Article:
While the APA provides clear-cut instructions for citing standard publication types, some business resources have unique elements that make it necessary for us to make an interpretation of the APA rules. Some of the examples provided on this guide are adaptations made by the Bentley Library's Reference Librarians. These decisions were made to enhance the clarity of the citations.
Here a few notes about the APA's rules for citing electronic resources, as well as our advice for following them. More about the APA's guidelines for electronic sources can be found on pages 187 -192 of the Publication Manual, 6th ed., third printing.
Online articles/reports from a library database or from the "free web" that have a DOI assigned:
- APA calls for the use of DOI (Digital Object Identifier) when it is available. DOIs are used by some publishers to provide stable, long-lasting links for online articles. They are unique to their documents and consist of a alphanumeric code. If a publisher of electronic information is using DOIs, you will likely find it printed on the first page of a journal article. When a DOI is used the URL is not required.
Online articles/reports from a library database that don't have a DOI assigned:
- The APA states that it is not necessary to include database information in a citation because journal coverage in a database may change over time. Instead, the APA calls for using the home page URL of the article/report publisher. However, we advise that you cite an article retrieved from a library database the same way you would cite the print version of that article. If the article is easily located, you do not need to include the database URL.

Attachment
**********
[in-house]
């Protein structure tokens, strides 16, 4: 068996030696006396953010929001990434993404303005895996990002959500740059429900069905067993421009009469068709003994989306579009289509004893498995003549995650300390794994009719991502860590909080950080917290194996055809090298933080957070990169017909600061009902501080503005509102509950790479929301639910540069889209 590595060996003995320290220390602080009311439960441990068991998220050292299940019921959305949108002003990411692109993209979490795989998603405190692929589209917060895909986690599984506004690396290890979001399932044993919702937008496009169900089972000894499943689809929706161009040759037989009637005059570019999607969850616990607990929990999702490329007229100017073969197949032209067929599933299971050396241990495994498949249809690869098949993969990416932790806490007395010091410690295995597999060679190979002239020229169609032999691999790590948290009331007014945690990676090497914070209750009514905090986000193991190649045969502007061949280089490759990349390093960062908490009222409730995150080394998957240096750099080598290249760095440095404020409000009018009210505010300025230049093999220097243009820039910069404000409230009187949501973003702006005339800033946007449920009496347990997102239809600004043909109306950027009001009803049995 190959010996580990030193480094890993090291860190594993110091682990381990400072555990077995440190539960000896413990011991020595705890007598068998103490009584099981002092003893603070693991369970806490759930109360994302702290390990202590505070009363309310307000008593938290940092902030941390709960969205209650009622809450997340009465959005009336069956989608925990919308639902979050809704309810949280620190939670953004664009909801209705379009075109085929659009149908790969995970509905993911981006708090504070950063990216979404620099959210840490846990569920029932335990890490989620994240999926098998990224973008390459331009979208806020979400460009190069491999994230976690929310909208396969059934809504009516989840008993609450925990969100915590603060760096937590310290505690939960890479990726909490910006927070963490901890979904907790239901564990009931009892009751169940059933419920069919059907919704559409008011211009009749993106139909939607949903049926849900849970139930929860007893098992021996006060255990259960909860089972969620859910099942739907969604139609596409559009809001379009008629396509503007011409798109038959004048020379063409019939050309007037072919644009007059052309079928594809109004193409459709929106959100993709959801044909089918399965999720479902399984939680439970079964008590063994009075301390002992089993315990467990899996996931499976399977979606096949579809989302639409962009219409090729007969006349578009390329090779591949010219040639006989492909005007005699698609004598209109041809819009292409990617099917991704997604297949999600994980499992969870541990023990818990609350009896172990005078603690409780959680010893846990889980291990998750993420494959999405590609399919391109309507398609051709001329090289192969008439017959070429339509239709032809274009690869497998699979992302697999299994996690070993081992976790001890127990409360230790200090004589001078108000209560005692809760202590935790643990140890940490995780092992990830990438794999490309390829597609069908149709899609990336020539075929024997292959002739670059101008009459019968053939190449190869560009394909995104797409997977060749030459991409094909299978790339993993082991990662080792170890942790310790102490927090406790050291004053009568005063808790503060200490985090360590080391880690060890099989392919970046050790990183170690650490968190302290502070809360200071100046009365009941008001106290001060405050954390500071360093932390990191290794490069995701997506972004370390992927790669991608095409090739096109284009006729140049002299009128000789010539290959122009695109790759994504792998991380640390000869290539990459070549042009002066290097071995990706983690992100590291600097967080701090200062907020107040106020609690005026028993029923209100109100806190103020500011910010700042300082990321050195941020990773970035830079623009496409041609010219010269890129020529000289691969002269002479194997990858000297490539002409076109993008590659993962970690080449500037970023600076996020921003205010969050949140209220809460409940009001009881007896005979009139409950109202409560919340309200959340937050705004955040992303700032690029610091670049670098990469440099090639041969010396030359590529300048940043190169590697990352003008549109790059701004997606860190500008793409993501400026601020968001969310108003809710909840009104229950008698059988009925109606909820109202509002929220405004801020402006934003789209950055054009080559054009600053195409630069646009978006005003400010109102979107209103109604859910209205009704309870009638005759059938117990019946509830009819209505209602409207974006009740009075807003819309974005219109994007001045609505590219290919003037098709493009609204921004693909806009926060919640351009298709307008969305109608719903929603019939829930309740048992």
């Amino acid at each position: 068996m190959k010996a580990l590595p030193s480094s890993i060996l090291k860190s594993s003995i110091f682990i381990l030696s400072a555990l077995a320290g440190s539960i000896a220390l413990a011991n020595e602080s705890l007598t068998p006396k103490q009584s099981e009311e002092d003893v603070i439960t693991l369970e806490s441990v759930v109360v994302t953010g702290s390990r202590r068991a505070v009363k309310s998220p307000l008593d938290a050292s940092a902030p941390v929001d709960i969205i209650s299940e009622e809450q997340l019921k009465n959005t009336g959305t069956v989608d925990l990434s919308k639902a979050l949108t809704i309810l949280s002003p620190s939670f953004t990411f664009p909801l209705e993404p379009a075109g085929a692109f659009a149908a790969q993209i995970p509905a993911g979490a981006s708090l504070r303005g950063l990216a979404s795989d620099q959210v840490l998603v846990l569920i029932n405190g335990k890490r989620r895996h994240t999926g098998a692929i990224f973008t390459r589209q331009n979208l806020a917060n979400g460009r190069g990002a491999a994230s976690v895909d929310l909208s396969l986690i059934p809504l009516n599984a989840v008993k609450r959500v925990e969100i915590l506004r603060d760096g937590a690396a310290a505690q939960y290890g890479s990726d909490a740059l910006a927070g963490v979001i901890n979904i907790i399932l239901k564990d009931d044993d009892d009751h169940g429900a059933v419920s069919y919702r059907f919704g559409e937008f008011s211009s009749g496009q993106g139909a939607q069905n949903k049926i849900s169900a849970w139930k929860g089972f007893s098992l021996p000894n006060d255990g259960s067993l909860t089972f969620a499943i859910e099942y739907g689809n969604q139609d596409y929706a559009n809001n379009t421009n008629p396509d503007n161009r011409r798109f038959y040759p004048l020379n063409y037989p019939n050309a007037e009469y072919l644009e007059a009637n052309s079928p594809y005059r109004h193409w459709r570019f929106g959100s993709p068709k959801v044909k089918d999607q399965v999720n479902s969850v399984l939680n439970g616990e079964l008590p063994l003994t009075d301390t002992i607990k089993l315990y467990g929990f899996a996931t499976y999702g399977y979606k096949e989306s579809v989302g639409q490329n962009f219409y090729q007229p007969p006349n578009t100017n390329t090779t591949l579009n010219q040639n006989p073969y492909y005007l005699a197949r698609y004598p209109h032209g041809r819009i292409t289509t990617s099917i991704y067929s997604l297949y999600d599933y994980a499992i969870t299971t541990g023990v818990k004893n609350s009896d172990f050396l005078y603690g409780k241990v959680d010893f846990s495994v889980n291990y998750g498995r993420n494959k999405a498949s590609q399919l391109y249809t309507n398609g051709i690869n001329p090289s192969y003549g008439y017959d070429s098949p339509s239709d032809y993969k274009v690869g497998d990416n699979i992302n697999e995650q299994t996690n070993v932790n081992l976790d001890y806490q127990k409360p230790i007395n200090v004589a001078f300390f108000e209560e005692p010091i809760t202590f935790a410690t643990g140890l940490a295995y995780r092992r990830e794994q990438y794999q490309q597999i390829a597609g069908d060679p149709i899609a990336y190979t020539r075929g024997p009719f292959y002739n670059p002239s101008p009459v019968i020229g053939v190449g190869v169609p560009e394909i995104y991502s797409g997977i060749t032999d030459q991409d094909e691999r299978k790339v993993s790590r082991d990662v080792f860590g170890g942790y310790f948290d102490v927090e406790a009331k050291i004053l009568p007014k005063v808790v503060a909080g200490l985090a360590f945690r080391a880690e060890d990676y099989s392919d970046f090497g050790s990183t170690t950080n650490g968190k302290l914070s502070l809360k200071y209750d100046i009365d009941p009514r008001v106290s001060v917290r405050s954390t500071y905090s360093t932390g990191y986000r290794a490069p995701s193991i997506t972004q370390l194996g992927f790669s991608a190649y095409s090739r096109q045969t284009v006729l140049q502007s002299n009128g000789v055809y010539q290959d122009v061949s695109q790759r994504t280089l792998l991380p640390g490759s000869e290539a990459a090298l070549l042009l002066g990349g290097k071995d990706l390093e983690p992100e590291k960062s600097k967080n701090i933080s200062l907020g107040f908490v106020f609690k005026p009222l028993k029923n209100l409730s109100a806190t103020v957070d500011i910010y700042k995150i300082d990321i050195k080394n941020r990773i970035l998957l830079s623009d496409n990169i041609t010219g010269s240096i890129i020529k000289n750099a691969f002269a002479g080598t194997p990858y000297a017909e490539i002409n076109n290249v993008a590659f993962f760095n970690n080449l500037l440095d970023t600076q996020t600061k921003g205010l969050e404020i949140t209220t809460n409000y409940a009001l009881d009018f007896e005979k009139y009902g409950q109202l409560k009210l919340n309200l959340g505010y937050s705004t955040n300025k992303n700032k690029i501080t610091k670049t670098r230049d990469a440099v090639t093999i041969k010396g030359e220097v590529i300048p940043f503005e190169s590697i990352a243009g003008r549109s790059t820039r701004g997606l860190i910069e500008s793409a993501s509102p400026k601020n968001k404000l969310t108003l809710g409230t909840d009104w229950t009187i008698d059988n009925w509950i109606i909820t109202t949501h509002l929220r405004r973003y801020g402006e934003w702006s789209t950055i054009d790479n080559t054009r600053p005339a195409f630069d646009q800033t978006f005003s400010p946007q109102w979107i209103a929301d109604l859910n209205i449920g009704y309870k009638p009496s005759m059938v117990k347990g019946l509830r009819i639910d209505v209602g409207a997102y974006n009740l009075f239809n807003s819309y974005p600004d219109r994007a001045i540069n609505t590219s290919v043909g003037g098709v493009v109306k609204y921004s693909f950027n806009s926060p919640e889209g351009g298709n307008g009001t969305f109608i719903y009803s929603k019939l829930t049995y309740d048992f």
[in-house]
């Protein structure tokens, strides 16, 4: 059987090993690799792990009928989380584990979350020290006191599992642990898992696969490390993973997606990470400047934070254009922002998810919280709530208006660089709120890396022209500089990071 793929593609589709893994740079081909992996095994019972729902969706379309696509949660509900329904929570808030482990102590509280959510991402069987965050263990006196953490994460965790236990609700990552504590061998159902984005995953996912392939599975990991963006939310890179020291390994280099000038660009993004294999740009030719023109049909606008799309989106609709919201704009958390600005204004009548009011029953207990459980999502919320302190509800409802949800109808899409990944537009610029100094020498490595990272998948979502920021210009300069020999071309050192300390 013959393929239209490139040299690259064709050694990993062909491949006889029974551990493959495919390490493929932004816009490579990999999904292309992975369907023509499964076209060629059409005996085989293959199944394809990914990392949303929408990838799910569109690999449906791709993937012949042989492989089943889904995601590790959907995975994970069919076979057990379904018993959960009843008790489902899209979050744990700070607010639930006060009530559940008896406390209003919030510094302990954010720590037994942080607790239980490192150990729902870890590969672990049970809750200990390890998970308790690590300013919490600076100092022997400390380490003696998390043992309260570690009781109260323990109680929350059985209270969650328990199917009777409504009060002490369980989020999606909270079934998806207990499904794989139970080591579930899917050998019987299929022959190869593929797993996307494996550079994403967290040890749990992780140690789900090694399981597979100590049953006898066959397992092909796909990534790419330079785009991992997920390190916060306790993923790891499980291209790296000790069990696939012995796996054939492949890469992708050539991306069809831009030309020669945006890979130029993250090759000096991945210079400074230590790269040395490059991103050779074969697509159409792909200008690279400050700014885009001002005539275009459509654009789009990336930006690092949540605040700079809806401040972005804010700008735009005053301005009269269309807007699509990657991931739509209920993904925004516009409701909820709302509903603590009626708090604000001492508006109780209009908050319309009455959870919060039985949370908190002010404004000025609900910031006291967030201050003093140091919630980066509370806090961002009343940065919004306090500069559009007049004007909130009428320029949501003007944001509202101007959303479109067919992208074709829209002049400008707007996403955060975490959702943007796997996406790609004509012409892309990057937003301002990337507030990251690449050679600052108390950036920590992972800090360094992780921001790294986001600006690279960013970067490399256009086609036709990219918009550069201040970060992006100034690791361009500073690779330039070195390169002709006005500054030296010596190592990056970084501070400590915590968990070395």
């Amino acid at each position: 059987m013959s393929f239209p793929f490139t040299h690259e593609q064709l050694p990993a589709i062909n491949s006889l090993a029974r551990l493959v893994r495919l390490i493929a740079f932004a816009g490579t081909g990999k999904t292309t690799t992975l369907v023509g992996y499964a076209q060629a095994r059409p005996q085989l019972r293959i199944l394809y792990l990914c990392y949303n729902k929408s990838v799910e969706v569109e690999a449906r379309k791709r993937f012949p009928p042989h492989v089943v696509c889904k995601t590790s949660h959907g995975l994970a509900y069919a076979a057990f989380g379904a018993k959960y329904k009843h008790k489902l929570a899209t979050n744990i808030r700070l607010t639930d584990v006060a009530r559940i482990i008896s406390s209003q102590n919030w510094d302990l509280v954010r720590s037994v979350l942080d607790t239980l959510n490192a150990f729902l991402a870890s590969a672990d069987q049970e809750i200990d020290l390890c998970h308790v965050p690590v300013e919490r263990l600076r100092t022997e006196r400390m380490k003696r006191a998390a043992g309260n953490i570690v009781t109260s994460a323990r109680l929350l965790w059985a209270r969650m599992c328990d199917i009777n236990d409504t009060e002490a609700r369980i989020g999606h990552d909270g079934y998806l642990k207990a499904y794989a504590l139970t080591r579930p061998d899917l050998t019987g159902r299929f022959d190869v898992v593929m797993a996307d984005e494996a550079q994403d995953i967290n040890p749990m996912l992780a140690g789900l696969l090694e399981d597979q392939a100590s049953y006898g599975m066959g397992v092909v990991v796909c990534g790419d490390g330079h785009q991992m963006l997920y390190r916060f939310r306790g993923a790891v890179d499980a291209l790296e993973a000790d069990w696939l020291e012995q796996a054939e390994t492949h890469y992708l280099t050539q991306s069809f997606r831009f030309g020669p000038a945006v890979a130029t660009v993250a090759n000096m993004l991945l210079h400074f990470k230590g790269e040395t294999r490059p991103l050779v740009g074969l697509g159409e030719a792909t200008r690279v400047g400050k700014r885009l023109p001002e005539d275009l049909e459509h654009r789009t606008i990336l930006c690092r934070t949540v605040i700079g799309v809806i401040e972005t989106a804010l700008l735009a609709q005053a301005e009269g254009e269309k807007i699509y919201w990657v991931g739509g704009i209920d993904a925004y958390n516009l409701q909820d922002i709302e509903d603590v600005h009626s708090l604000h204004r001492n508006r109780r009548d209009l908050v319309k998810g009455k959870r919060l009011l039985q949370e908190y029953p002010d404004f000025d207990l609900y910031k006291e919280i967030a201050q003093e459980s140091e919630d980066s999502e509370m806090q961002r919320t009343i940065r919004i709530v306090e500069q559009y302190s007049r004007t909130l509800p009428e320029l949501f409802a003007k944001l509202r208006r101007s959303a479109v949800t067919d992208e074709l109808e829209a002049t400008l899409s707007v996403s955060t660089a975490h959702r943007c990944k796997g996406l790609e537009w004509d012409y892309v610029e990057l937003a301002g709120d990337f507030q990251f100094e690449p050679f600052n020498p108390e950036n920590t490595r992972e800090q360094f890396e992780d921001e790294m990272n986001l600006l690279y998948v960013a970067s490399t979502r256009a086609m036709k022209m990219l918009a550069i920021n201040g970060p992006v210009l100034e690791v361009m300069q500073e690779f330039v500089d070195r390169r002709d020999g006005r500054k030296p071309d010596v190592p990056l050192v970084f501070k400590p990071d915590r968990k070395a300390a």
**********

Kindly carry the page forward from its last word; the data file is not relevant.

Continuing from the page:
- Database information may be included if the information is difficult to find. As you'll see in the examples we provide, we do recommend including database names for many business resources.
- The APA states that retrieval dates do not need to be included, unless the source material may change over time. Many business databases provide content that changes frequently (e.g. ReferenceUSA company profiles, Morningstar stock quotes, DemographicsNow data). As you see from our examples, we recommend providing retrieval date information for those business databases that provide undated or frequently changing content.
Online articles/reports from the "free web" that do not have DOI assigned:
- Free online magazines, newspapers, newsletters and reports are not likely to have a DOI. In this case, include the publisher's home page URL in the citation.
- The APA states that the reference list entry for a whole eBook should include elements of author, date, title (with e-reader book type in square brackets if applicable; italicize the title but not the bracketed material), and source (URL or DOI). The APA also states that if the book was read or acquired through an online library (e.g., Google Books, ebrary, NetLibrary) and not on an e-reader device, omit the bracketed information from the reference. However, we advise that you cite an eBook the same way that you would cite a print book, unless that eBook is not readily available in print format. Most eBooks retrieved from a library database (e.g. O'Reilly Books, Skillsoft Books, EBSCO eBooks & Overdrive) are readily available in print.
- If an eBook is retrieved from a source other than a library database (a free website), we advise that you follow the standard format and include the eBook source (URL or DOI).